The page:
About Mab Faber
Overview and Thoughts about the BookInvest with the House - Hacking the Top Hedge Funds is one of Meb Faber's more recently published books about investing. Meb begins the book illustrating the difficulties in picking great stocks. He cites statistical data such as 64% of stocks underperformed the broad stock market and 25% of stocks were responsible for all of the market's gains. This makes the game of investing seem especially difficult. On top of this, you are playing in a zero-sum game (your gain is someone else' loss) against the top most talented investors in the world.
Suppose you were able to put down bets with the house? In Vegas the house is the casino; in investing, top hedge funds are considered house. Suppose you were able to buy the same stocks as the top hedge fund managers. Faber goes through in-depth how to track the top hedge funds' picks and use that information to create your own portfolio.
One tool that Faber suggests using is reviewing SEC filings of 13F. Large hedge funds are required to disclose their holdings quarterly to the public. Most of these investors have a long-term investment horizon. Therefore, even though there is a forty-five day delay in reporting their 13F, you'd still be able to get a good idea of what stocks they own at a point in time. Here is a sample of LSV Asset Management's 13F.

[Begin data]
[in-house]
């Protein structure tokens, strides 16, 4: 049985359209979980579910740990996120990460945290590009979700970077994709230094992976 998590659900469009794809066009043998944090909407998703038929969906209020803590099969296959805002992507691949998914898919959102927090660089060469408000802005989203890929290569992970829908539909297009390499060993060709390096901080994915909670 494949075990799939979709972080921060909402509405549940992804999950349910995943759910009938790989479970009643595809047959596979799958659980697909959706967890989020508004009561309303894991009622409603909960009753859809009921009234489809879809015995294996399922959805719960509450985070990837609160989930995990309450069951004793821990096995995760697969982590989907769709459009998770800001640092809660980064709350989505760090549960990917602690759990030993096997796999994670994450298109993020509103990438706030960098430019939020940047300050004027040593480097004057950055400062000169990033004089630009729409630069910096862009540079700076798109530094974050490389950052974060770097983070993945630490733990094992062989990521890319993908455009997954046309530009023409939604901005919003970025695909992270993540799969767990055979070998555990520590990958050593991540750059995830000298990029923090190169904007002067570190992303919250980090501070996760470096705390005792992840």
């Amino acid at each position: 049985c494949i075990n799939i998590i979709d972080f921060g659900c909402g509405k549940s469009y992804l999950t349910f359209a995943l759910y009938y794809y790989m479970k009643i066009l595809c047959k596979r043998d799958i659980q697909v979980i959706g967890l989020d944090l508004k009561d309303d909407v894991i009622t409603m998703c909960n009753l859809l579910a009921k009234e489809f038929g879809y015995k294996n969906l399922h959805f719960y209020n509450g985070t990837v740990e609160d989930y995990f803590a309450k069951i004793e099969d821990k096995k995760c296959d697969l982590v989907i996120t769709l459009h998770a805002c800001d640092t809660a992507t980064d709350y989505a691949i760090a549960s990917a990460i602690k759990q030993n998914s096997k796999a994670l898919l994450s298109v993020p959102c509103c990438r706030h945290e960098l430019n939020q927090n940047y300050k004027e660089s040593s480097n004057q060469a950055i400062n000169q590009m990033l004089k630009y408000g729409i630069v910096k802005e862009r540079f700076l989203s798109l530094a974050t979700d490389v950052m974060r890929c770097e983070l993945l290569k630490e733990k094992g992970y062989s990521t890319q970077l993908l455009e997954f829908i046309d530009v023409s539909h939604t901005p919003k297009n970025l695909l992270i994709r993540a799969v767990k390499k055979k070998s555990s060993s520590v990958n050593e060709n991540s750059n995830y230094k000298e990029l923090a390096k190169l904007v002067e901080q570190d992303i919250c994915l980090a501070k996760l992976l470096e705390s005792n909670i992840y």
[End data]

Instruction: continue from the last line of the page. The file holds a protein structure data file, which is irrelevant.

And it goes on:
Beyond Warren Buffet and Charlie Munger there are a whole host of successful hedge fund managers. Faber breaks each of them down with their background stories, investment style and strategy, and provide a snapshot of their performance. In addition, he shows their holdings and how a cloned portfolio based on 13Fs would have performed compared to the market. Each of which, beat the the market by large margins. Mab summarizes all the great investors and their styles into one compact book. This is a must read for any investor looking to broaden their knowledge and learn from the very best. Most people are not managing huge sums of money and therefore should be able to compound at greater percentages than those managing billions. While I wished he would've went more in depth on the beginning years of the fund managers, he did a great job accentuating their successes.